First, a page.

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story.lead_photo.caption Jeanne Schwaller peers out from between the branches of a Missouri pecan tree in her back yard. She planted the tree as a seedling many years ago, and it has grown to produce nut meats and provide shade for her house. Photo by Julie Smith / News Tribune.

It's difficult, if not impossible, for Jeanne Schwaller to pick favorites out of the 45 countries she's lived in or the wide variety of plants growing around her home in Jefferson City, but it's easy for her to say which garden club projects she's proudest of.

Schwaller — a member of the Bittersweet Garden Club and Capital Garden Club and former president of both — was born in Jefferson City, but plants became important to her when she was 7 or 8 years old and moved to Florida.

"I started fooling around with tropical plants," she said.

That meant planting them and "taking chainsaws to cut down poinsettias" — yes, the poinsettias were that big.

Schwaller went on to earn a Ph.D. in horticulture and international marketing from the University of Missouri and Lincoln College in Christchurch, New Zealand.

She owns International Business Consulting and runs it from her home, focusing on the development of training programs for agriculture-based products — with the one exception of when she had a sub-contract on a three-year Russian electrical distribution project.

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Her last project was in Namibia, working for the World Bank on the formation of cattle cooperatives, and she's getting ready to travel to Malawi to try to set up a grower's co-op for sunflower oil processing.

"Working in Egypt was probably the most rewarding" because of the people, she said.

She's even crossed paths in her life with Xi Jinping, who is currently president of China but in 1985 was a member of a Chinese delegation in Iowa she worked with — although Schwaller doubted Jinping would remember her.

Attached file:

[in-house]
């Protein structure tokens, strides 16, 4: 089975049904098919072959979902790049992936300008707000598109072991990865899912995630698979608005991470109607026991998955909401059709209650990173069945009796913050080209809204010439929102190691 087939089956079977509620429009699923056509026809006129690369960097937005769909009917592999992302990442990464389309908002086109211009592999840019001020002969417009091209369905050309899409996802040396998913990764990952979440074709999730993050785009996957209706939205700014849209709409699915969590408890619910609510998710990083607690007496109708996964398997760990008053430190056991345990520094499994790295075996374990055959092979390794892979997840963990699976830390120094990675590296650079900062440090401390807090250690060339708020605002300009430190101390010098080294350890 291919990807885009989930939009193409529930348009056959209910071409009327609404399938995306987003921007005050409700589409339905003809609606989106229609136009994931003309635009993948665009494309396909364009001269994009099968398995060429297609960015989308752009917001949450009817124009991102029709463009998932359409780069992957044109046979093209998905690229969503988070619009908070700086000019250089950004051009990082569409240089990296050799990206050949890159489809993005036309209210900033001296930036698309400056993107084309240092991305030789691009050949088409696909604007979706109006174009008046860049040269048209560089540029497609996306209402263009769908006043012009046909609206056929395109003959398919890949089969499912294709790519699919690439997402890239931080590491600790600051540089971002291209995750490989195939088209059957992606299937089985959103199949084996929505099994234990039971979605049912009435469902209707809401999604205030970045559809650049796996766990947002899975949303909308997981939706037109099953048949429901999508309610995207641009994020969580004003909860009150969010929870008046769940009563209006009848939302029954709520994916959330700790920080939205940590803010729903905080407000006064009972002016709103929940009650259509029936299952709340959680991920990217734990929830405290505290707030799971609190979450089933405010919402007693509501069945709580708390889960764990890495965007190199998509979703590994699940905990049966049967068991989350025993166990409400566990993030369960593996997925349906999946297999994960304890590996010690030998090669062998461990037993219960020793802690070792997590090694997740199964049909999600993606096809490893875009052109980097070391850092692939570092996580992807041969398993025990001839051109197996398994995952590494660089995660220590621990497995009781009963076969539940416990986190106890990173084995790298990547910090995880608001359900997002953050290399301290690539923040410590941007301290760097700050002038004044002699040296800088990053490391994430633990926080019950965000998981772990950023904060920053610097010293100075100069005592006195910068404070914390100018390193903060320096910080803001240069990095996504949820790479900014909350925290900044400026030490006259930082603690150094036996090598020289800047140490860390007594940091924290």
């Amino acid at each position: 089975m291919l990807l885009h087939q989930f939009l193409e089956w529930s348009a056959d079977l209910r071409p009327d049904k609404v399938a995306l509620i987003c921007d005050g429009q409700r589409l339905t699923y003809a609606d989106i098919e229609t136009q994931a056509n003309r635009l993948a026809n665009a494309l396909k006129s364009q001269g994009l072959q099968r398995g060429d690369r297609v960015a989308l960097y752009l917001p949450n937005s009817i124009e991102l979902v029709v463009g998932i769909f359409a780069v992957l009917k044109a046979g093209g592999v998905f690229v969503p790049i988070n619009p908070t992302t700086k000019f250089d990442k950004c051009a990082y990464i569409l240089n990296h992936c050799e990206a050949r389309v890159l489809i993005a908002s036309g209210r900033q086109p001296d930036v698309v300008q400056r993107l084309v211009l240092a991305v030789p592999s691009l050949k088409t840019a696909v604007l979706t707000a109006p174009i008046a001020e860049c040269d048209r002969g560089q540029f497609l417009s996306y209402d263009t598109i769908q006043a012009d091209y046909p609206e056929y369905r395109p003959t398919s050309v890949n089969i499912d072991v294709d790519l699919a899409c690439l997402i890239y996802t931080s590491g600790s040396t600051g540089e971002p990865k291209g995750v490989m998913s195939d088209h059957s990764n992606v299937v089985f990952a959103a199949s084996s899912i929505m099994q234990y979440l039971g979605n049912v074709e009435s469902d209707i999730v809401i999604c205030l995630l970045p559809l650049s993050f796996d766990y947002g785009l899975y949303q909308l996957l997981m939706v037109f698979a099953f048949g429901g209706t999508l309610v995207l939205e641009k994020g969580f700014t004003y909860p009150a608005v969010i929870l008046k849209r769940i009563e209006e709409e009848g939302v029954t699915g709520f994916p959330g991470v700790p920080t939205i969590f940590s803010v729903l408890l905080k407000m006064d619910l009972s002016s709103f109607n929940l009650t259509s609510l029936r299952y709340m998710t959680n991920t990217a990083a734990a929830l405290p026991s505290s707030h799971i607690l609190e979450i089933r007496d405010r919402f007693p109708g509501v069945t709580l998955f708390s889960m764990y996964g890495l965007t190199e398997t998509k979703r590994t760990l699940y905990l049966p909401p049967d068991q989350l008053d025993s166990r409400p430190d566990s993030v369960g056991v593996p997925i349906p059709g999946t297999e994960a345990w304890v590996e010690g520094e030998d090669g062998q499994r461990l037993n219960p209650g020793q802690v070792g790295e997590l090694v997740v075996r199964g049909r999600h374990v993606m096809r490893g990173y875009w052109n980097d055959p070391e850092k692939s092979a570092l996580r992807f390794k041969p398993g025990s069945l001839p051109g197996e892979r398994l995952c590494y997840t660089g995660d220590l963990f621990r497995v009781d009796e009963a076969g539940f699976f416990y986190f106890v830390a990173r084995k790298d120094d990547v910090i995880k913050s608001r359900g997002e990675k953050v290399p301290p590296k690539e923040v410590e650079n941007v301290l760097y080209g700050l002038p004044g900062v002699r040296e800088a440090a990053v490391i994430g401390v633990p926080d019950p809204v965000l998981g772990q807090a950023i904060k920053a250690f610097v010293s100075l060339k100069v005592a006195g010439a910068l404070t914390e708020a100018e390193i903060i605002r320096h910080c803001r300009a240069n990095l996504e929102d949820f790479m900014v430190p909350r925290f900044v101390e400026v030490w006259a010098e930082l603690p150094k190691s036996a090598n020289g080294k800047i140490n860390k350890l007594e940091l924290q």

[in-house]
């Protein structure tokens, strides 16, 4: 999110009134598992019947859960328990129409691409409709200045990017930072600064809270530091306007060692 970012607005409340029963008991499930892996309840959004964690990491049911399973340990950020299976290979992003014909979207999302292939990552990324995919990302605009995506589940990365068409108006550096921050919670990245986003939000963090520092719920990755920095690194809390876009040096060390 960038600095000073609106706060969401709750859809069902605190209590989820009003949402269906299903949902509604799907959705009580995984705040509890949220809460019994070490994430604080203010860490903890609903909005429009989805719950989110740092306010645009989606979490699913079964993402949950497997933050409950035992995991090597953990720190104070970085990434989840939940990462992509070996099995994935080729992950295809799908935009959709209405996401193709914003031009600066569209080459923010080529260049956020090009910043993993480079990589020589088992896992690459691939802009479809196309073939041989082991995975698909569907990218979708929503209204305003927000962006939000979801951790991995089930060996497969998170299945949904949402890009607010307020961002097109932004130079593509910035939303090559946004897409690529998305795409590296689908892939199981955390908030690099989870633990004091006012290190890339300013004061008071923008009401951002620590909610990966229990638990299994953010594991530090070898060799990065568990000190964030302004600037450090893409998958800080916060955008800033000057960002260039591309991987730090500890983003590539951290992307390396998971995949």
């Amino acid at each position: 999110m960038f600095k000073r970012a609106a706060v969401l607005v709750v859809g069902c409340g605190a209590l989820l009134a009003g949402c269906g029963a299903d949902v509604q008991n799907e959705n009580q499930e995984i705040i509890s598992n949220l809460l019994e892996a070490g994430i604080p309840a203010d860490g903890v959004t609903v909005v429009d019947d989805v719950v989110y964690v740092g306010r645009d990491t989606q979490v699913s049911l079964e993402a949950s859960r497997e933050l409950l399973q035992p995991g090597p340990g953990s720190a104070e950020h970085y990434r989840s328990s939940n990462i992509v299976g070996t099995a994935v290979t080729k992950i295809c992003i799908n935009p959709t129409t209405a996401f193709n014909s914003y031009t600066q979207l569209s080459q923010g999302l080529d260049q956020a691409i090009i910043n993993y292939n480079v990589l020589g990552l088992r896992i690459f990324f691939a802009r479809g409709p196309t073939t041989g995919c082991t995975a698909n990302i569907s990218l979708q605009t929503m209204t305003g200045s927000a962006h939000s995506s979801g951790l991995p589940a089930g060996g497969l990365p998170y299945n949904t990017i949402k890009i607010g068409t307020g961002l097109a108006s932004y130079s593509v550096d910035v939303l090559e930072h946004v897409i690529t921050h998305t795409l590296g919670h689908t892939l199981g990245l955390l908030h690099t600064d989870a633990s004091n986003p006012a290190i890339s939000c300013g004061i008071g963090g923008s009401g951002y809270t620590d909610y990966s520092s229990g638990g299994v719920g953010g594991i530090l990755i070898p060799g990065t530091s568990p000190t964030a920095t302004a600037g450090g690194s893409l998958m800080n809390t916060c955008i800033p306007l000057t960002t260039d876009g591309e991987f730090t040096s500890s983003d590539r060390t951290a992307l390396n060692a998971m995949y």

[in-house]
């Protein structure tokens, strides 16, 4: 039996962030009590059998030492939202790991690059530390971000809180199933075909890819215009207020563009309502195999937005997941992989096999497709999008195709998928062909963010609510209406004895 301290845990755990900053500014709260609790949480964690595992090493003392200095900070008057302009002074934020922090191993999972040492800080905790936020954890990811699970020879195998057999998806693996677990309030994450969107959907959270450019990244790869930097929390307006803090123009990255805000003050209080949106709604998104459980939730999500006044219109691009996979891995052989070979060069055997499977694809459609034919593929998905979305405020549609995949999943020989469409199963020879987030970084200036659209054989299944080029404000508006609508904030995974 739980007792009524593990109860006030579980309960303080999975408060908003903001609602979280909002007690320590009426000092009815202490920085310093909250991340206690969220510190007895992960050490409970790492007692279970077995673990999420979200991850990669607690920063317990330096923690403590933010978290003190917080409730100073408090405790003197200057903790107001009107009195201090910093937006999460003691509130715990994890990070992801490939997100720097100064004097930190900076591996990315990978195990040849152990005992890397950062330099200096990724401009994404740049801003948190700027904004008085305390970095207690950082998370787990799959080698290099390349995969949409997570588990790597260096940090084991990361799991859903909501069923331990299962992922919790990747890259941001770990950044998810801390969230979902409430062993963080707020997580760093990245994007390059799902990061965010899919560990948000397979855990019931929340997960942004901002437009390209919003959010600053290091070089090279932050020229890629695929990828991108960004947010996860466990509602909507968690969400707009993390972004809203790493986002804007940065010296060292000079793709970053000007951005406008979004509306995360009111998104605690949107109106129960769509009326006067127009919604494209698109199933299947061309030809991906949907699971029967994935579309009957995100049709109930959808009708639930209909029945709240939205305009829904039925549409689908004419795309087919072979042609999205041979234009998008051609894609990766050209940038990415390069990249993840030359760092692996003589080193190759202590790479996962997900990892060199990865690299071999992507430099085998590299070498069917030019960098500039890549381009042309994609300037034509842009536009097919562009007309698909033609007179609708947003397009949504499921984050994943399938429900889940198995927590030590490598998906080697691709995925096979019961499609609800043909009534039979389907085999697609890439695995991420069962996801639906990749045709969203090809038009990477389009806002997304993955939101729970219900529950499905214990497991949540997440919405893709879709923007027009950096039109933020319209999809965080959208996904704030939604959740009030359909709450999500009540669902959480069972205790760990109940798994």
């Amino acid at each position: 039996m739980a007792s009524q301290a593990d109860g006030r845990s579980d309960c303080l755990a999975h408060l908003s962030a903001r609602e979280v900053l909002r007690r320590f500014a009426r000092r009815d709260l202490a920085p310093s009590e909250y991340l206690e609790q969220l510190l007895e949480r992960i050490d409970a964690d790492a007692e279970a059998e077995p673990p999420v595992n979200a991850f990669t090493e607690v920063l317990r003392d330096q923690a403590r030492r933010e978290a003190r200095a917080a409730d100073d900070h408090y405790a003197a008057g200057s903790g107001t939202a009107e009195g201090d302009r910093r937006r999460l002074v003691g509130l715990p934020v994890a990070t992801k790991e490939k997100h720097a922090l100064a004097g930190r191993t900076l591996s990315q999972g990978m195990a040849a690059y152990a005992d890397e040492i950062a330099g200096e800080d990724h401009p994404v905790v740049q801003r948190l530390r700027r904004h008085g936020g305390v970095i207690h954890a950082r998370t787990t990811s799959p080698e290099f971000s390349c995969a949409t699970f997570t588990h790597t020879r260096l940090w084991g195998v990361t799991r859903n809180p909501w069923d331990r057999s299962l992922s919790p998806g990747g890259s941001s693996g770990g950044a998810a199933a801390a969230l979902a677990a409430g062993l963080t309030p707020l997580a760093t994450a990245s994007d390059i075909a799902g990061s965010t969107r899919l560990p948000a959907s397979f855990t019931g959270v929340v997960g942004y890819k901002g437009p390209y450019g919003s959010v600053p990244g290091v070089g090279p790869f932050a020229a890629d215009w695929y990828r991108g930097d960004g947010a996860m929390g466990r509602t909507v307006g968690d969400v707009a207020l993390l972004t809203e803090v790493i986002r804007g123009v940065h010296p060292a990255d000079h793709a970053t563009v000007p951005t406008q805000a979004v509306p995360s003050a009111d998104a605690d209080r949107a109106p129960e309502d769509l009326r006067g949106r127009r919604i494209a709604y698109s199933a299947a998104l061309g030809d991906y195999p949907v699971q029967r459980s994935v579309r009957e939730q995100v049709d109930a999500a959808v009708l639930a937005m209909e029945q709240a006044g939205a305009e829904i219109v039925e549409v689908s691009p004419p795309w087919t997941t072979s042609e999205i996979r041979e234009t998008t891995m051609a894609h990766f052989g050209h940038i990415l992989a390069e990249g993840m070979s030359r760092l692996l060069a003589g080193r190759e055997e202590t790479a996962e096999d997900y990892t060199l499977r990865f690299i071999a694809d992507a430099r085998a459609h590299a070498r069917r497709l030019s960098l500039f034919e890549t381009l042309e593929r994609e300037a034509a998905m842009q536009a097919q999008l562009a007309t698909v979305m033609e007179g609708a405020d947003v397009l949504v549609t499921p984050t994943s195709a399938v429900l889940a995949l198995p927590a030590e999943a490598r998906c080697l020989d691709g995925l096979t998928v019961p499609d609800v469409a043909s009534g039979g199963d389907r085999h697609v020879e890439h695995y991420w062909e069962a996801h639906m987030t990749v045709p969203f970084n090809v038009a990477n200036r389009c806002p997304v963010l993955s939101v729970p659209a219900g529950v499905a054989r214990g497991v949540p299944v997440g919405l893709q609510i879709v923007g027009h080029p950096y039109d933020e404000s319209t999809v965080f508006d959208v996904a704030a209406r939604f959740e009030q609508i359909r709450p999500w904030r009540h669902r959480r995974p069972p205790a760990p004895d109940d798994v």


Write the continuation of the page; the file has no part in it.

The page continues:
The two projects she's proudest of that are closest to home with garden clubs, though, were through Bittersweet. They are restoring Washington Park after the Flood of 1993; and a $10,000 grant for signage, with Braille, for trees in Memorial Park and to write educational guides for students at the nearby West Elementary and St. Joseph Cathedral schools.

Two tornadoes on May 22 in Missouri have also been significant parts of her work — the May 22, 2011, Joplin tornado, and the May 22, 2019, tornado that hit Jefferson City and Eldon.

Schwaller said she helped put together bits and pieces of grants in response to Joplin's disaster, and the Federated Garden Clubs of Missouri together raised $524,000 to replant trees and restore a park there, where 6-8 inches of topsoil contaminated with bits of glass and metal after the tornado had to be removed and replaced.

The Capital Garden Club, Bittersweet Garden Club and St. Louis' Forest Re-Leaf are working to provide free trees to residents affected by the May 22 tornado in Jefferson City.

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Affected residents will be able to pick up two trees Oct. 3 at 1626 Tanner Bridge Road in Jefferson City, and the hours of pickup will be announced when the trees arrive. All available varieties will be native to Missouri — red and white oak, black gum, river birch, redbud and Eastern wahoo.

The Missouri Department of Conservation will also provide a demonstration on how to plant and maintain the trees, Schwaller said.

The Capital Garden Club is also supporting the restoration of Hickory/Adams Park.

Schwaller said 250 trees will be coming in October, with another distribution planned for spring 2020. The goal is to plant "as many as the community wants."

"There's a certain connection between human beings and living things," she said of the importance of restoring the trees. The trees will provide shade, sequester carbon dioxide from the atmosphere and, speaking from her personal experience, become goal posts for children to kick footballs through — though hopefully no more neighbors' garage windows will be broken.

She has two children, and she and her late husband, Edward, were married for 40 years.

She likened the question of what her favorite plant is to being asked to pick a favorite child.

"Anything that's green and grows is fine," she said.

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